Most of the Angelina National Forest drains into Sam Rayburn Reservoir. South of the forest boundary at the confluence of the Angelina and Neches Rivers lies Steinhagan Lake, a 16,830-acre reservoir managed by the Corps of Engineers.

Soil - Soil productivity is the backbone of all multiple uses found in the National Forest. A primary task is to manage and protect the existing soil resource so that it will continue to provide the forest environment we now enjoy. The objective of soil management on the Angelina National Forest is to maintain or improve soil productivity.

Minerals - Visitors may see oil and gas wells in the Angelina National Forest. The United States does not own all of the mineral rights for these lands as many of the sellers retained mineral ownership either for a fixed period of time or in perpetuity.

Where the United States owns the mineral rights (oil and gas in particular), receipts from oil and gas exploration and production are paid to the U.S. Treasury. Like the money collected for timber sales, grazing, recreation and other land uses in the National Forests and Grasslands in Texas, a portion of receipts from minerals exploration and production is returned to the counties in which the Angelina National Forest is located, earmarked by law to be used for public schools and roads.



Maps commonly show proclaimed National Forest boundaries. However, all land within this boundary is not National Forest land; some is privately owned. The land shown in green on the Angelina National Forest map indicates National Forest land. The user should comply with state law and the owner's rules with entering onto private land.

Red paint and signs mark the boundaries between National Forest land and private property. Recognition of these markings and boundary signs will help the user be certain to stay on National Forest land.

Entrance (portal) signs - These signs can be seen along major roads entering the National Forests, usually on the first tract of government land encountered. Generally, portal signs are not used on low traffic volume roads.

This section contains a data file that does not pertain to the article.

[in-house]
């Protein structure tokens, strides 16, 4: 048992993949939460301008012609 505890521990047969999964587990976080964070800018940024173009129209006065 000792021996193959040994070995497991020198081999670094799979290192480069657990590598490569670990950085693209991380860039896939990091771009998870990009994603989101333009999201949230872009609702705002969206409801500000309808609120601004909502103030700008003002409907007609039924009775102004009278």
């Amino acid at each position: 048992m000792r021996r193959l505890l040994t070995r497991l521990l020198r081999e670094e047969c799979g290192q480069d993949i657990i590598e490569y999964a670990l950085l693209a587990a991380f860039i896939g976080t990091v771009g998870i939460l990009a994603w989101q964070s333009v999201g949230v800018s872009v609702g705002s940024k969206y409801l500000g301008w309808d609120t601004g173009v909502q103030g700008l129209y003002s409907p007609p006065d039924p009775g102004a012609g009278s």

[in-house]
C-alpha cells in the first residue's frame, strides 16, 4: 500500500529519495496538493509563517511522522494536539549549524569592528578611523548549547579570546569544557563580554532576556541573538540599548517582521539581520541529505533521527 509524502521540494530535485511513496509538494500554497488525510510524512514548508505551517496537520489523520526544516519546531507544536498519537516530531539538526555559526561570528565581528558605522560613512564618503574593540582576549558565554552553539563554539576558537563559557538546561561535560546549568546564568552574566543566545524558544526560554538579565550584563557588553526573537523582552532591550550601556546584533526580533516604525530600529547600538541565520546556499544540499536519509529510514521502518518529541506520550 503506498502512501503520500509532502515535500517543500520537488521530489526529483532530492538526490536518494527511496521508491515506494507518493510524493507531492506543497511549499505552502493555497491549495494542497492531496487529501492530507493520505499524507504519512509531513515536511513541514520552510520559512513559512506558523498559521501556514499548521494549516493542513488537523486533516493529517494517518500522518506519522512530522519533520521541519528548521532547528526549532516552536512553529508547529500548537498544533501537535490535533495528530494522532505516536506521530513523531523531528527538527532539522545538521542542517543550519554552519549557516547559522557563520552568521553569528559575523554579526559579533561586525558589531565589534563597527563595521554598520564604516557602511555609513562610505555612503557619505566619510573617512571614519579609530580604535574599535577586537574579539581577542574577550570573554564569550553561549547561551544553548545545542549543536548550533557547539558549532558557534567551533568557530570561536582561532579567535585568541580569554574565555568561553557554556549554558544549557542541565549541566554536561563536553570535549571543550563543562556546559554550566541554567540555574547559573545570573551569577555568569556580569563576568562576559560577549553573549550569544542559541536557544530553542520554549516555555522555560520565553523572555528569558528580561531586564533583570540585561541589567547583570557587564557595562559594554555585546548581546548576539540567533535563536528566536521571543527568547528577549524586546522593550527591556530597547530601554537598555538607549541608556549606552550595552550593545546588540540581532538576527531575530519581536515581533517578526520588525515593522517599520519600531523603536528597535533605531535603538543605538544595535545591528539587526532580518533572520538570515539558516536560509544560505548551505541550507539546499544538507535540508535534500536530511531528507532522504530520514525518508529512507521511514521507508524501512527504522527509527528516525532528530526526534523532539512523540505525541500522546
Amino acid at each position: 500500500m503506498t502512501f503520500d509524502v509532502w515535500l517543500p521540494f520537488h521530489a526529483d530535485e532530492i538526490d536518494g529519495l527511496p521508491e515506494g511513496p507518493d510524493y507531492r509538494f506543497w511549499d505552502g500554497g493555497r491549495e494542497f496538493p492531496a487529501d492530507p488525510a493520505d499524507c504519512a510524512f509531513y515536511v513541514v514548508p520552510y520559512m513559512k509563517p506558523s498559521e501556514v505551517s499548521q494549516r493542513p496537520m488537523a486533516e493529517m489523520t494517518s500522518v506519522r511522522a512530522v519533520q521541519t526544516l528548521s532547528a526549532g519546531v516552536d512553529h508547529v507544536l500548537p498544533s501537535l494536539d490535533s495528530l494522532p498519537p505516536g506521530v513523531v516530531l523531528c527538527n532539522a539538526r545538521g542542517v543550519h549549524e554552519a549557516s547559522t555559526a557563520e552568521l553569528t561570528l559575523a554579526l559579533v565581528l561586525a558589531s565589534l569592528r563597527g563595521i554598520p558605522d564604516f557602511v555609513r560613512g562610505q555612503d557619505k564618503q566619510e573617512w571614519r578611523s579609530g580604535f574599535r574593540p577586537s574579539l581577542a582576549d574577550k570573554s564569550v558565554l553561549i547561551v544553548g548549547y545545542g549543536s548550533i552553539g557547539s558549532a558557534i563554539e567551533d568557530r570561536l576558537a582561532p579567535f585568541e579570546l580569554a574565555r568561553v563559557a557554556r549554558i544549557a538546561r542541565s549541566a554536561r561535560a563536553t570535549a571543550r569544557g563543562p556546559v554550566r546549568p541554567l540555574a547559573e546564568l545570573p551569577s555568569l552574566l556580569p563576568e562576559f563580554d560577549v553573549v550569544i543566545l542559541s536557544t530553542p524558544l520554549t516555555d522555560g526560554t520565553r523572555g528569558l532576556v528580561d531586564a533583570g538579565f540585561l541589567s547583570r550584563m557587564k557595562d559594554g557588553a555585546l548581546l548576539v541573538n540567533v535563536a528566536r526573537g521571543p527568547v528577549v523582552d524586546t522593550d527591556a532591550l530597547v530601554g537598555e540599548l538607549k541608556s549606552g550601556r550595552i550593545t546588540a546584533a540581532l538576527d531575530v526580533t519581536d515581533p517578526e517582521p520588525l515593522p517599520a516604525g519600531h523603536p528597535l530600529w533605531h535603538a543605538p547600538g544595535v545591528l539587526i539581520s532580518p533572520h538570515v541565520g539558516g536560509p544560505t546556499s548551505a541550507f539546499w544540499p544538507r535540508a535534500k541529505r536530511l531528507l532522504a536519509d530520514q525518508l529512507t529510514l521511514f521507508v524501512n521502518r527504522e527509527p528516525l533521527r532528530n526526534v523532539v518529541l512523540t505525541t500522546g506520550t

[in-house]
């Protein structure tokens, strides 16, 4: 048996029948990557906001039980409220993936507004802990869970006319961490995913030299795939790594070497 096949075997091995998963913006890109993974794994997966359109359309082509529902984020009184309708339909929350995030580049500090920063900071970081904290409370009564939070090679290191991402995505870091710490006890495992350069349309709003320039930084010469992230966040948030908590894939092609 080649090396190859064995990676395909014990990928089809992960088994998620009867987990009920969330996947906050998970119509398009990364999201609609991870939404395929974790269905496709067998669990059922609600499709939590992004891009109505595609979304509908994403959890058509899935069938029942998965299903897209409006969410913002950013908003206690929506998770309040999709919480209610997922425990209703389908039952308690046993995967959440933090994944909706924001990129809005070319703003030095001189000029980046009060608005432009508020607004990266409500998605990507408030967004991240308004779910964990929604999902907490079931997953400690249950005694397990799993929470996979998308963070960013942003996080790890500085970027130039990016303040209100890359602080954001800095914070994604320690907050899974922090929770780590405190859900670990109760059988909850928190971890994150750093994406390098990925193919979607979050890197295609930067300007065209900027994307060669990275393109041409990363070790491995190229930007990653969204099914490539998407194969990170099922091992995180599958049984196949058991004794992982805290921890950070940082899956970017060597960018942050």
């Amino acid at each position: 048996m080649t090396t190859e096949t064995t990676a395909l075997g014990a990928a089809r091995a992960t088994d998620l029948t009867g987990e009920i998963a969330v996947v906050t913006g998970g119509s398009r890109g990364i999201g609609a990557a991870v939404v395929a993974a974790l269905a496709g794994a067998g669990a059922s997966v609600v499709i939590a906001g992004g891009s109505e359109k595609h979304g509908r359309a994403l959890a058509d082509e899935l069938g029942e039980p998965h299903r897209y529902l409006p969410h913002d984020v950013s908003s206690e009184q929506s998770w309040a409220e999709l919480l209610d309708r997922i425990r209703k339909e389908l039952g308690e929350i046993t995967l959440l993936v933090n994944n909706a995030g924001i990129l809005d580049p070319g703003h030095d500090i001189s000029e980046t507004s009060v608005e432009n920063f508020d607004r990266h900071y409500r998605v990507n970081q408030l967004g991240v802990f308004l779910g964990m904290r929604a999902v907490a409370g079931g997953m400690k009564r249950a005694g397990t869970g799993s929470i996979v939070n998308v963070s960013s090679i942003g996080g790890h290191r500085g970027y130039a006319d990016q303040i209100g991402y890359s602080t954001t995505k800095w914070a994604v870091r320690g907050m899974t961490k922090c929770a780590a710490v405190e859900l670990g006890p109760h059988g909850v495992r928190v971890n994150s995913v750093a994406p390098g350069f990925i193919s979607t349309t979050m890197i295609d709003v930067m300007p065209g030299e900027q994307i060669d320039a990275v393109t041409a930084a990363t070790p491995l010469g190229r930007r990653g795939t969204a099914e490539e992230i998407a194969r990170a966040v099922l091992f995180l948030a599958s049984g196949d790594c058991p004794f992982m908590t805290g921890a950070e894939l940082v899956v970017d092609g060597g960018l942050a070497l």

Welcome signs - These signs are located on or just inside the boundaries or individual tracts of National Forest land where the road enters. The sign will be oriented so that the land behind the sign is public land. Generally, they are not used on dead-end or woods roads or on small blocks of public land. Upon entering the woods on public land, welcome signs will not be present and the user should then rely on the following method of boundary identification.

Property line marking and boundary signs - The boundaries of individual National Forest tracts adjacent to other ownerships are marked with brown and yellow property boundary signs. The small metal boundary signs are fastened either to trees or posts located on the boundary line and at road crossings, and the signs are placed so that public land is behind the sign. Red paint spots on trees define the boundary line through the woods.

There are nearly 554 miles of boundary line on the Angelina National Forest. While the majority are identified and posted, occasionally one may encounter an area where signs have been vandalized or lines are not yet marked. In these cases, one should be alert to avoid accidentally trespassing on private land.



Rules and regulations are posted on the bulletin boards in all Forest Service recreation areas. By observing the following regulations, all forest users can enjoy the peacefulness and serenity of the Angelina National Forest.

1. In developed areas, put tents and trailers only in places provided.
2. Occupy your campsite the first night you arrive; do not leave it unoccupied for more than 24 hours at a time.
3. Camping is not permitted in day-use areas such as picnicking or boating sites, swimming areas and scenic areas.
4. Maximum length of stay: 14 consecutive days. This limit also applies to the general forest area.
5. Only campers are permitted inside campgrounds during established night hours (usually posted).
6. Build fires only in stoves, grills, fireplaces or fire rings.
7. Help preserve all facilities and vegetation. Protect recreation areas for future generations.

Events such as fishing tournaments which involve more than 75 participants and spectators or for which there is an entrance fee requires a special use permit.



1. Use containers provided for garbage and unburnable trash.
2. Use grill or stove to burn paper and cardboard trash.
3. Clean up your campsite before you depart.
4. Keep pets on leash and quiet!
5. Refrain from making noises that might disturb your neighbor's sleep during night hours (10 p.m. - 6 a.m.).
6. Put nothing in toilets that might damage or clog them.
7. Observe speed limits. Drive carefully.
8. Keep all vehicles on roads and spurs.
9. Shooting and fireworks are prohibited.
10. Keep glass and pets away from beach and swimming areas.
11. Boaters must observe 5 m.p.h. speed limit when within 150 feet of swimmers, other boats and boat landings.